“Among the Wakuenai people shamanism embarrasses the categories of Western scientific and artistic culture because it is at once psychological, medical, musical, social, economic, and more.”
Shamanism is the term for a religious complex born in Siberia that, around 15,000 years ago, moved with the earliest peoples throughout the American continent. It is still a prevalent approach to the supernatural today, especially among the traditional peoples of Latin America. Shamanism is a system in which skilled and trained intermediaries, male and female shamans, use trance to explore the realm of the spirits, looking for answers to human problems, such as illness, infertility, lack of game, social strife, and so on. Their visionary experiences are interpreted as solutions, suggesting actions (such as looking for game in a new place) and curative agents (such as herbs to alleviate sickness). Most visions are similar in basic content and structure—seeing geometric patterns and snakes, talking to spirits, turning into animals and other beings, and receiving revelations about life, death, and the unity of all phenomena.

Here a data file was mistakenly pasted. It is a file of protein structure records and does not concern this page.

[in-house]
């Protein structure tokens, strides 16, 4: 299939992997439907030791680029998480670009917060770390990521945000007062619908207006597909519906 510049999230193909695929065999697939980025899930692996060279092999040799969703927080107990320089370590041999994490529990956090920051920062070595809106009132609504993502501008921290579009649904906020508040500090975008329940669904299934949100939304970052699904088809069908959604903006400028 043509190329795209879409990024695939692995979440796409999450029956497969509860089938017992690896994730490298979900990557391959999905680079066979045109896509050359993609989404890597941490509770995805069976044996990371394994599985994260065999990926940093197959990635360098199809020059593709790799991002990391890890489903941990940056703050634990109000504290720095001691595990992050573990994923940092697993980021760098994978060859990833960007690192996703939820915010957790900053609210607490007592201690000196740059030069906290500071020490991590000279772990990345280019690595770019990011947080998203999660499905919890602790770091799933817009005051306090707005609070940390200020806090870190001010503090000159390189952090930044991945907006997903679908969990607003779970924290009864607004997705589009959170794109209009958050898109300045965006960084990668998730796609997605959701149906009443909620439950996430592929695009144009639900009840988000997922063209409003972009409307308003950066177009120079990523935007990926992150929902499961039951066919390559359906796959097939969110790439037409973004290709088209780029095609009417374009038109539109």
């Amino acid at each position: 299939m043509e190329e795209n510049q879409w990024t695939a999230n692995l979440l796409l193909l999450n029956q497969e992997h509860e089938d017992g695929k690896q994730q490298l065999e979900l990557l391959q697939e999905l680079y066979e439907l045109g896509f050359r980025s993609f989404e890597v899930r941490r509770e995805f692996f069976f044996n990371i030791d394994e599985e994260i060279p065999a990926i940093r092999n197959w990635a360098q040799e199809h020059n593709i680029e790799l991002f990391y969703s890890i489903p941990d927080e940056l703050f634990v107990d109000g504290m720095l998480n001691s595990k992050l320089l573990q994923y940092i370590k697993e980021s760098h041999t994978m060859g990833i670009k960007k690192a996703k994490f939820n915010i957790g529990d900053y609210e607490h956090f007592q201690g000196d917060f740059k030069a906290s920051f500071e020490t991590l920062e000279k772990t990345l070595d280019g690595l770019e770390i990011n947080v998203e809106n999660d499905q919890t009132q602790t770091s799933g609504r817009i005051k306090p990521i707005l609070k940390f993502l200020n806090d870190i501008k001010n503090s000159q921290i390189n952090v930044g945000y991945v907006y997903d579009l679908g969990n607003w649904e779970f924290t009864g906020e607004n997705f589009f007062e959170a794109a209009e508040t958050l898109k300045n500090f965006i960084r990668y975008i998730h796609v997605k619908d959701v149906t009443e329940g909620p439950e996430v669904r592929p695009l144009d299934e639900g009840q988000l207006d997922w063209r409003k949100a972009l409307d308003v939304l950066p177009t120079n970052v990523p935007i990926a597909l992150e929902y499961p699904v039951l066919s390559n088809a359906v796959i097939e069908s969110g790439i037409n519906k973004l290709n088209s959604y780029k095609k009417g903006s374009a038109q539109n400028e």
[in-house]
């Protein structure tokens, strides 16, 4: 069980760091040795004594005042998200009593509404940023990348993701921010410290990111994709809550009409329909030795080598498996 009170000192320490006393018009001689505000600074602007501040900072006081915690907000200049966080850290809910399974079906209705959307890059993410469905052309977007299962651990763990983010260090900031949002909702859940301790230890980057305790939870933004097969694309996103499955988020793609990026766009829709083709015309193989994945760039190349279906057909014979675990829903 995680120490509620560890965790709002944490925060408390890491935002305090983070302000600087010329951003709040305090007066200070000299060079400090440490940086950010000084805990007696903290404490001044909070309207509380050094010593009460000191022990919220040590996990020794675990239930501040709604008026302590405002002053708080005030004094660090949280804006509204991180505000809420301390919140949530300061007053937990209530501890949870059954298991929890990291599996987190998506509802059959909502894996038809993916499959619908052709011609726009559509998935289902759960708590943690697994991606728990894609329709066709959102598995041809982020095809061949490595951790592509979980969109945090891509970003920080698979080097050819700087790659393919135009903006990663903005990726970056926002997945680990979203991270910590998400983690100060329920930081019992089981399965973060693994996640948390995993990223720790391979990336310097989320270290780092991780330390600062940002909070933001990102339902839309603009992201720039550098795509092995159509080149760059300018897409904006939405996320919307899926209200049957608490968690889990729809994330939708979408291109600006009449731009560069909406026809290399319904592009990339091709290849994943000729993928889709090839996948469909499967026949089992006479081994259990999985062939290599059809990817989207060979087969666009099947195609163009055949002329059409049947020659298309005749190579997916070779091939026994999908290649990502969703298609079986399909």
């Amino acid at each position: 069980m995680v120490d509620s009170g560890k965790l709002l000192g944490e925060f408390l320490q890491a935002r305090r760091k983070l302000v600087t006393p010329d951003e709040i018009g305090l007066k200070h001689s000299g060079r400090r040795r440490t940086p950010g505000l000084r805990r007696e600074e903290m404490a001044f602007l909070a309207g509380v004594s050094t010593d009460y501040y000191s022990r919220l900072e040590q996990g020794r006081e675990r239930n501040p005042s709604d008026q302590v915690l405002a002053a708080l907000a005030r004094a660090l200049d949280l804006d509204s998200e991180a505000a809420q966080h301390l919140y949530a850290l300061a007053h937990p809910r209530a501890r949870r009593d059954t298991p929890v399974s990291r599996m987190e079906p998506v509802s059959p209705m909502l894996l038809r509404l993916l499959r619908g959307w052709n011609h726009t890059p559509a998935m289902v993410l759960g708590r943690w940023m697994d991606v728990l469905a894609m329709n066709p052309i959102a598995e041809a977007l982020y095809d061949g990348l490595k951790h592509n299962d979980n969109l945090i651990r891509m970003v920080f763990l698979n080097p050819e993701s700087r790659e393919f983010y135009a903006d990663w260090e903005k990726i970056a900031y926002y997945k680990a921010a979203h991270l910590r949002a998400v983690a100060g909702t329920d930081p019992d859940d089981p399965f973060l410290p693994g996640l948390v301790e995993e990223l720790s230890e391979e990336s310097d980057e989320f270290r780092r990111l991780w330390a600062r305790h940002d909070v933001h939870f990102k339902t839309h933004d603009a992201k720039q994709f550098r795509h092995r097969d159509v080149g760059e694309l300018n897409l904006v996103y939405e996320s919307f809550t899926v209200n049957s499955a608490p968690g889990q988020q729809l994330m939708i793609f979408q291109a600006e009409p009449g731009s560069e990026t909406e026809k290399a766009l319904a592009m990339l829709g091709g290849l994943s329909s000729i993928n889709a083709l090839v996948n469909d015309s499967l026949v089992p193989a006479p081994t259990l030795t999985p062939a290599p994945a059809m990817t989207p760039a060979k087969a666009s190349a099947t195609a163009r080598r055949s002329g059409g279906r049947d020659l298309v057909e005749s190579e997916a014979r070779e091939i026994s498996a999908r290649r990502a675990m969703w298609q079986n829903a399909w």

Many visions are brought on by ingesting sacred plants, such as peyote (represented by a hexagonal pattern on the top of the black jaguar mask seen here) but dancing, drumming, starvation, sleep deprivation, and pure meditation are reported to achieve the same results. Thus, shamanism is inherently involved with nature, from taking on the perspective of an animal self to utilizing healing plants to cure. Art that reflects shamanic experience will therefore also be related to flora and fauna, sometimes in a literal way (an illustration of a sacred plant) and sometimes in a symbolic one (an image of a person who is in an animal state of being). Thus, in this website we emphasize how religion, nature, and art are deeply intertwined in the indigenous Americas, past and present.
“I wasn’t a fish anymore, but a big cat, a tiger. I walked, though, feeling the same freedom I had experienced as a bird and a fish, a freedom of movement, flexibility, grace. I moved as a tiger in the jungle, joyously, feeling the ground under my feet, feeling my power; my chest grew larger. I then approached an animal, any animal. I only saw its neck, and then experienced what a tiger feels when looking at its prey.”